So I’ve been silent on Afghanistan, Iraq, and the Middle East lately. Part of that is my newfound difficulty in picking apart my thinking about the issues and my personal feelings, as Biggest Guy gets ready to deploy to Afghanistan as an infantryman. And part of it has been my desire to let events unfold a bit as we see Obama’s initial policy steps and the world’s reaction to them.
I’m not massively anxious about BG going over there (as opposed to being massively anxious that his moms will – in their massive anxiety – do me harm); I am anxious that he do in the name of an overall policy that makes sense, is valid, achievable, and in the national interest.
And, to be honest, up until today, I haven’t heard such a policy about Afghanistan from Obama (or from much of anyone else, to be frank).
But then there was today…
Today I flew to San Francisco to have lunch with Craig Mullaney (along with a dozen or so other people),who is now (as Abu Muquama nee Andrew Exum explains – read the whole interview)
…about to be named the Deputy Assistant Secretary of Defense for Central Asia.
and is the author of ‘The Unforgiving Minute: A Soldier’s Education‘ – a book I bought the week it came out and gave to BG after reading it in an afternoon, enthralled.
So when I heard he was talking at a lunch I could attend, I booked a ticket.
Meeting him I was shocked – frankly shocked – at how young he is and seems. My mental dialog was ‘How the hell could someone so young have done so much?’ and then I thought about my kid and all the kids he serves with, and the responsibilities they bear.
And we talked. And talked. And then I asked him, point blank, the Harry Summers question: We can’t win without knowing what winning looks like. What does winning in Afghanistan look like?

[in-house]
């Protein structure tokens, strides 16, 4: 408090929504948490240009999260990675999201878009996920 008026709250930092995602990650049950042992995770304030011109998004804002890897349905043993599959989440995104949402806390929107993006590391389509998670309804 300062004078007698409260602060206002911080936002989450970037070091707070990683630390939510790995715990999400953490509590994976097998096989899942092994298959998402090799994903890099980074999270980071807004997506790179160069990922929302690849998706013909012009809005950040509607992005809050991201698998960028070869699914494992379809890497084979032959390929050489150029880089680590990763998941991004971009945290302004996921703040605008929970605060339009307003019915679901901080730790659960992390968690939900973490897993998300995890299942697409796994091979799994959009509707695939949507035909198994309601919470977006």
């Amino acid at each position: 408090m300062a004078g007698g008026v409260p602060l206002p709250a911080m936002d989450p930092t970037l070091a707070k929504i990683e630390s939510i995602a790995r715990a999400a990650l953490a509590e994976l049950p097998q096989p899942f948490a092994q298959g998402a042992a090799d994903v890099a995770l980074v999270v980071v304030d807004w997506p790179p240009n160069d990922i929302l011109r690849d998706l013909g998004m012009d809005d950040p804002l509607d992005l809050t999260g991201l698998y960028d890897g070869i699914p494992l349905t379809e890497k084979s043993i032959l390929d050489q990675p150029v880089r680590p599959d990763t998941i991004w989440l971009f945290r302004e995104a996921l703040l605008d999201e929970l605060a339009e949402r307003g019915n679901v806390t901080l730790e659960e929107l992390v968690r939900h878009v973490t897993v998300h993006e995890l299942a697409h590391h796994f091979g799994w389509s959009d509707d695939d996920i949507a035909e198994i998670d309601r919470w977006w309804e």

And his response was so damn sensible…..here’s a paraphrase of the priorities he laid out:
1) Our primary national interest lies in making sure that Afghanistan is not used as a national staging area for Al Qaeda and other radical Salifist attacks on us and our interests. This mission has been accomplished, with the caveat that it was in part accomplished by simply shoving them over the border to Pakistan.
2) The Taliban is a tiny fraction of the population, and Al-Quieda a smaller fraction. but they are strong enough to intimidate their way to power in the small towns, and to roll that power up to regional and then notional power unless stopped. By standing up the Afghan military and police capabilities, we can offer the Afghan government the capability to repress these forces on their own.
3) None of this matters of we don’t solve the problem of Pakistan, and there is no immediately clear way to solve that problem, politically or militarily.
He certainly did not lay out all his thinking; he artfully dodged some very specific questions.
But I can say that I asked if he had a core set of policy goals he was willing to risk my son’s life for, and he did. And that those policies make sense to me.
I continue to have concerns about Afghanistan (and the wider war). From my reading, it seems that the Afghan people have some trigger point at which they unite in opposition to outsiders; one thing I believed was that our original policies were brilliant because they kept us well below the trigger point. We were one tribe among others, rather than a uniting enemy. I worry that as we scale our involvement, we won’t be.
This isn’t the “invincible Afghan army” meme – they have been defeated and conquered before.
These issues bleed over to the broader question of Iraq and our interaction with the Arab and Muslim world (I separate them because I think they present two very different problems). In 2002, I believed that we could ‘shock’ the Arab governments into moving away from the radicals they were bribing and using as proxies by invading Iraq. In 2009, I called the war ‘a strategic failure‘ – in terms of meeting the goals I set out in 2002, and I believe that today. However, the opportunity exists for a far greater failure, and we need to be thinking hard today about what it takes to avoid that and to maximize the positive outcomes available to us there and in the region.
More on that later…